Jo-Ann Fabrics appeared again around him.
“Thanks, no. I’m all good.” Mouse slung his grandmother’s treasured knitting sack over his shoulder.
The vibrating phone alerted him to a text from the boss.
Merkin’s a traitor, kidnapped Cole. Find Blake, keep him safe.
Trust no 1. ~Eve
Mouse dropped his merchandise and swiftly left the store. He hopped in his new hearse and had his laptop open before he’d closed the driver’s door. He pulled up the GPS tracker he and Merkin had installed on everyone’s phones.
Eve—or at least her phone—was off-grid. Merkin was speeding along Route 9, and Beckett was headed south on Franklin Road. He raged at Merkin’s deception. Mouse had never been totally thrilled about Merkin. There was something off, something about his demeanor that reminded Mouse of Billy from the good ol’ days of getting the crap tortured out of him every day. Merkin would die a painful death if Mouse got to him first.
LIVIA HELD THE DOOR handle with one hand and braced the other on the dash board. Her father was usually a sensible driver, but now Livia discovered his well-honed high-speed skills. In her near-panic over Kyle’s unknown condition she kept forgetting to breathe.
When the police radio crackled to life, John listened for a moment, then translated the cop speak for Livia. “They’re at a fire and saying there’s ammo in a building—that mall where Beckett Taylor conducts his…business.”
John gave Livia a withering look as he bottomed out the cruiser in the drainage ditch at the entrance to the hospital. When he pulled up to the ER, Livia was out before the car came to a stop. She headed straight for the closest check-in window.
John, on the other hand, busted right on through the swinging doors. “Kyle! Kyle McHugh!” he yelled.
Livia hesitated only a moment before she followed her father. He was armed, after all. He went from one curtain to another, sliding them aside with a noisy swoosh. He would look at the patient and move on, not bothering to put the curtains and their flimsy privacy back in place.
A pretty, brown-haired nurse stepped in front of the rampaging John. “Officer McHugh, Kyle’s in a room, not behind a curtain. Please come with me.” She kept talking as they moved down the hall. “I’m Nurse Susan Weiss. I spoke to you on the phone. Kyle’s doing fine. She arrived unconscious, and we’re monitoring her. We ran a tox screen to see why she’s unconscious, and she just got back from an MRI to double check for any head injuries. Her vitals are great.”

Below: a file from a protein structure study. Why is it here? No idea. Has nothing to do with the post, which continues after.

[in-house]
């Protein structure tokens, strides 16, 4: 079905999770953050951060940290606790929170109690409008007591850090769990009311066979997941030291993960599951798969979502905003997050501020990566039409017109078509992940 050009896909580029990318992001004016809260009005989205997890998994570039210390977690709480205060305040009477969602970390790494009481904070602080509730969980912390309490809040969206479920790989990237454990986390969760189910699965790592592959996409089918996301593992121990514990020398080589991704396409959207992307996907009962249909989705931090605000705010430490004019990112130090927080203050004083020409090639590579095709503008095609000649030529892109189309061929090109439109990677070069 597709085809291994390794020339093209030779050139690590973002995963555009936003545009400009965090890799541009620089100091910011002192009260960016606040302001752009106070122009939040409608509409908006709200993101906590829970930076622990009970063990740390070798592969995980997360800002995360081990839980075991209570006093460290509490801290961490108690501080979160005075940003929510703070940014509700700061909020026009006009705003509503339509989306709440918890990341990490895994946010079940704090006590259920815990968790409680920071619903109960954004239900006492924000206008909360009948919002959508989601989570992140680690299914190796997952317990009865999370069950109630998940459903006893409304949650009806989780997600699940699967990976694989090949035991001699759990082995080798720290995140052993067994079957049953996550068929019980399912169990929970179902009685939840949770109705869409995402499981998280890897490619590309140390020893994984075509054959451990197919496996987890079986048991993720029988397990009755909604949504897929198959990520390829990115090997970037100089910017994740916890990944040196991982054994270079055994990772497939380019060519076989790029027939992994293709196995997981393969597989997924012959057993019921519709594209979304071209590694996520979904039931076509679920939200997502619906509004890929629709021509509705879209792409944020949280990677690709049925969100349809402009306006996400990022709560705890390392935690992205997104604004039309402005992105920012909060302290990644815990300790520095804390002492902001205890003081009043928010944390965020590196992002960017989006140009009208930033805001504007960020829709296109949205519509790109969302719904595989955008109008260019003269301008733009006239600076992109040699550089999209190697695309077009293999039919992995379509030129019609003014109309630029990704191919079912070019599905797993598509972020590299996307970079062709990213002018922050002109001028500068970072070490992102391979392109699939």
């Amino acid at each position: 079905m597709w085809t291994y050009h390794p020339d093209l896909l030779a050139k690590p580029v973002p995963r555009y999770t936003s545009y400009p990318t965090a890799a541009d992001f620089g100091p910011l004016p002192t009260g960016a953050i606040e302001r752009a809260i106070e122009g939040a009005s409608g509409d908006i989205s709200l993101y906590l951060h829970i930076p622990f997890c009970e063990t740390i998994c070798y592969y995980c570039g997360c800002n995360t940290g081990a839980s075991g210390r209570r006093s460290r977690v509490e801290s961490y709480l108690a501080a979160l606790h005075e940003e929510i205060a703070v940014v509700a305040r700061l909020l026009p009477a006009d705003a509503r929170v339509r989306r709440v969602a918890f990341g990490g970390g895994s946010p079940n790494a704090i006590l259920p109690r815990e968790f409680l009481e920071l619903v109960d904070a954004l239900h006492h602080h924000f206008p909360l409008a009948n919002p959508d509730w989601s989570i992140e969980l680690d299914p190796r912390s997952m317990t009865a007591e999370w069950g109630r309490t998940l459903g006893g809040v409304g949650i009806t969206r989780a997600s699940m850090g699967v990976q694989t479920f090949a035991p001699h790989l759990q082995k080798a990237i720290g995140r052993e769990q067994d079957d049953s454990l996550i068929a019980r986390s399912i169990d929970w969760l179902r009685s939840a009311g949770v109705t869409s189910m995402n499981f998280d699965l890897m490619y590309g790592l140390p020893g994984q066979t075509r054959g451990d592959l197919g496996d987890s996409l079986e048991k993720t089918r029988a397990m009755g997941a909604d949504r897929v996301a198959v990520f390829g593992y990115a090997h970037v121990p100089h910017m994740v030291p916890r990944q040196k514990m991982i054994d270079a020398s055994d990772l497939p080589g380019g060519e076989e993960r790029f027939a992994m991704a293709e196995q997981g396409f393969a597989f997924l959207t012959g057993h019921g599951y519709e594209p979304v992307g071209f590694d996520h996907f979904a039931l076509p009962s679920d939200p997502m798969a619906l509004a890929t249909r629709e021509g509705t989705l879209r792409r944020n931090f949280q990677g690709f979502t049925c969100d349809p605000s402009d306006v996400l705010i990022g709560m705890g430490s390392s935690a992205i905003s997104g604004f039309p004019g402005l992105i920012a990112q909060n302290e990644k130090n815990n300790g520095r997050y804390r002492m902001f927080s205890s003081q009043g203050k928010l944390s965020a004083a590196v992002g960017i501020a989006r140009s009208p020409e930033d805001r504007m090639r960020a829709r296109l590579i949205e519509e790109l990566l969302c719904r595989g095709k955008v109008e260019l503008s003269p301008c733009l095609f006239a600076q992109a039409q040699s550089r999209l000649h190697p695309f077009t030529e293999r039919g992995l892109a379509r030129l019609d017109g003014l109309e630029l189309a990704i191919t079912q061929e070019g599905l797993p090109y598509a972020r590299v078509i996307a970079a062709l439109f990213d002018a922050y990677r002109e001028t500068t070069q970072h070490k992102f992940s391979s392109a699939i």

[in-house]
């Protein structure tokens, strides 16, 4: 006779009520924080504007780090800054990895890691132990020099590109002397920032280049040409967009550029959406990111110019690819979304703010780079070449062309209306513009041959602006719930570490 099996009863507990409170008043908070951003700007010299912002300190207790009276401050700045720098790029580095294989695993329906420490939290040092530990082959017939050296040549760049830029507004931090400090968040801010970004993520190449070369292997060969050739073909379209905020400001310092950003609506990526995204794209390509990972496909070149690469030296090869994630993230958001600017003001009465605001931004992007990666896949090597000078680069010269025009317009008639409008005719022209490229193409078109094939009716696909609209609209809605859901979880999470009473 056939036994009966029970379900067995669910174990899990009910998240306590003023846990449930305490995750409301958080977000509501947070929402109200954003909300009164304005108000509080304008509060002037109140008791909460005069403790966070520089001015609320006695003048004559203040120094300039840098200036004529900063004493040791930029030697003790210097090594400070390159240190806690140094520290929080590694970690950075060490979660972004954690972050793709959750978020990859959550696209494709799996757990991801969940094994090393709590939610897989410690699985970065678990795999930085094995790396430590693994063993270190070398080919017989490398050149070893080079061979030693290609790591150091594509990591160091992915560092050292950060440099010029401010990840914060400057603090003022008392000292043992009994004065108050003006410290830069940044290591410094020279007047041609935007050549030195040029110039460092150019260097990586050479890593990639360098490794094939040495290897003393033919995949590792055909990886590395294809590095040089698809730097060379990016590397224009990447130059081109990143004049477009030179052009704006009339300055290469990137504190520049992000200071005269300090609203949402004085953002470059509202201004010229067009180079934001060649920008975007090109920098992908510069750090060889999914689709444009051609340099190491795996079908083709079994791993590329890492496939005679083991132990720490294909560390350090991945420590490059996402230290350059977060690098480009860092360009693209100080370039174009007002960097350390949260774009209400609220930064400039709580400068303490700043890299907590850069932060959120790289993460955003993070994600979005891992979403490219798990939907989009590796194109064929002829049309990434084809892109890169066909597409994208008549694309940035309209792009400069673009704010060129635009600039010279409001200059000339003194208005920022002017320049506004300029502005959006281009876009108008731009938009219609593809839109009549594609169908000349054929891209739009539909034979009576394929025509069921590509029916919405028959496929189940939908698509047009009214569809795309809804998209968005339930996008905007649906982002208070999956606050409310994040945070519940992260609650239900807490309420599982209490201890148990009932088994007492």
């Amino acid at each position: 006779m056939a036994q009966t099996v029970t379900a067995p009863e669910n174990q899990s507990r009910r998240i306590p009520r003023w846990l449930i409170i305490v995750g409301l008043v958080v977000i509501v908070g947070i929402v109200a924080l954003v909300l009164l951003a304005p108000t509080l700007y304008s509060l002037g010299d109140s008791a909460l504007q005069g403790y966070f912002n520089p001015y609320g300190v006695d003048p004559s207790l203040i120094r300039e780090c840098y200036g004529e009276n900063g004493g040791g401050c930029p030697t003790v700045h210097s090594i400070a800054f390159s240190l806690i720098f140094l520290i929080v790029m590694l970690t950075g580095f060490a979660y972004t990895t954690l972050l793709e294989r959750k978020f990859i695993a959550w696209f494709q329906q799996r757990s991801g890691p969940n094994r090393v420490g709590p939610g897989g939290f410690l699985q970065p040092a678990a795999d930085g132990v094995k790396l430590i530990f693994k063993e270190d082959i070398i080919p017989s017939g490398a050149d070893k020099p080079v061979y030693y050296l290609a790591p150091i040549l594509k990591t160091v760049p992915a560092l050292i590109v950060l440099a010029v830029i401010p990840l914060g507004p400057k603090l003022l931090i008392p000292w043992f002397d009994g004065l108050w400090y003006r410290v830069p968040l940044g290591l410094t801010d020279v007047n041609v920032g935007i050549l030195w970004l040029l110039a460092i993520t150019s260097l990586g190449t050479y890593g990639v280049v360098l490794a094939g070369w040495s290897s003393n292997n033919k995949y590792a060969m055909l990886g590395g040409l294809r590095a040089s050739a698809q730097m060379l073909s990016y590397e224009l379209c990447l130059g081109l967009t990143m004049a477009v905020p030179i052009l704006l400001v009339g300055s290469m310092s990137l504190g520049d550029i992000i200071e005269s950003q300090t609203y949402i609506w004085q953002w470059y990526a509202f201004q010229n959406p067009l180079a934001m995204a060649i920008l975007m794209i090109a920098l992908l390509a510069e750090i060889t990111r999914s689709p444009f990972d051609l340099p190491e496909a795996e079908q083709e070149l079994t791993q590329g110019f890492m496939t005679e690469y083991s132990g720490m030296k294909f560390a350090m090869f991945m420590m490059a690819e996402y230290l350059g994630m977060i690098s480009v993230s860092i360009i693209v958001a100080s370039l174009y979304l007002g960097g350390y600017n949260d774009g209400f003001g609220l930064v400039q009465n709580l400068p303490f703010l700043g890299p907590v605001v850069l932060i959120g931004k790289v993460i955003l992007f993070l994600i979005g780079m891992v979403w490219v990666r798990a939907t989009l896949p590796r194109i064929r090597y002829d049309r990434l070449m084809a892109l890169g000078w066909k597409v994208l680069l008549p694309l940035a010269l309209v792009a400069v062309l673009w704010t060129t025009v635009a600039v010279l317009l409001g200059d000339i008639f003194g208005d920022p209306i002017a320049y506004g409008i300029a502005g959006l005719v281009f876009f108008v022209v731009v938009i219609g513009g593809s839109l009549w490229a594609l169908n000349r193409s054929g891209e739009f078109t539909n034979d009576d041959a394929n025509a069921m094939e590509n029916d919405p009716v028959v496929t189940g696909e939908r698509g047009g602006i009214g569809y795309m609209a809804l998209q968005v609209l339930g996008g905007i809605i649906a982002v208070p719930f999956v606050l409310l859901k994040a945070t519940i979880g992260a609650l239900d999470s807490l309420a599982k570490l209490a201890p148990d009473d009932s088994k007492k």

John stared at the nurse like he could burn all his worries into her face.
“She’s still unconscious, but the doctor thinks she’ll be coming out of it soon,” she finished as they arrived.
She opened the heavy hospital-room door and pulled back the curtain. Kyle seemed so small in the bed. An IV stand and a heart monitor that beeped with assuring regularity stood at her bedside, along with a doctor.
“Dr. Hartt, this is Officer McHugh and Livia, his daughter.” She touched John’s arm. “Dr. Hartt’s the best we have. Kyle’s in amazing hands.” Susan then busied herself with Kyle’s IV.
John stared at his daughter and choked back a sob. Livia felt tears hit her eyes at the sound of her father’s emotion. They both moved to Kyle’s bedside. John held her elbow, carefully avoiding the IV needle taped to her hand.
Livia smoothed back her sister’s hair and murmured, “Hey, I’m here.”
Kyle had a red rash around her nose and mouth that had been dressed with salve.
“Yes, I’m Dr. Ted Hartt. Kyle’s under the influence of some form of an inhaled anesthetic,” the doctor began. “Under different circumstances I might think she’d overdosed, but the paramedics on the scene felt she’d been attacked. There were signs of a serious struggle at the church.”
John looked confused, but Livia could feel her anger brewing. Cole did this to her?
“The people who live in the building next door witnessed a group of men leaving the church. A woman named…” Dr. Hartt consulted a sheet of paper fastened to his clipboard. “Bea Florentine had an aide wheel her to the church and found your daughter. She said their multiple calls to police were not taken seriously.”
Bea. Sweet Bea was so brave to enter the church.
Another nurse popped in and handed Dr. Hartt an MRI film and a folder. He placed the MRI results on a light-up display.
“The MRI is clean,” he said after a moment. He opened the folder. “Looks like she was exposed to a chloroform-based chemical.”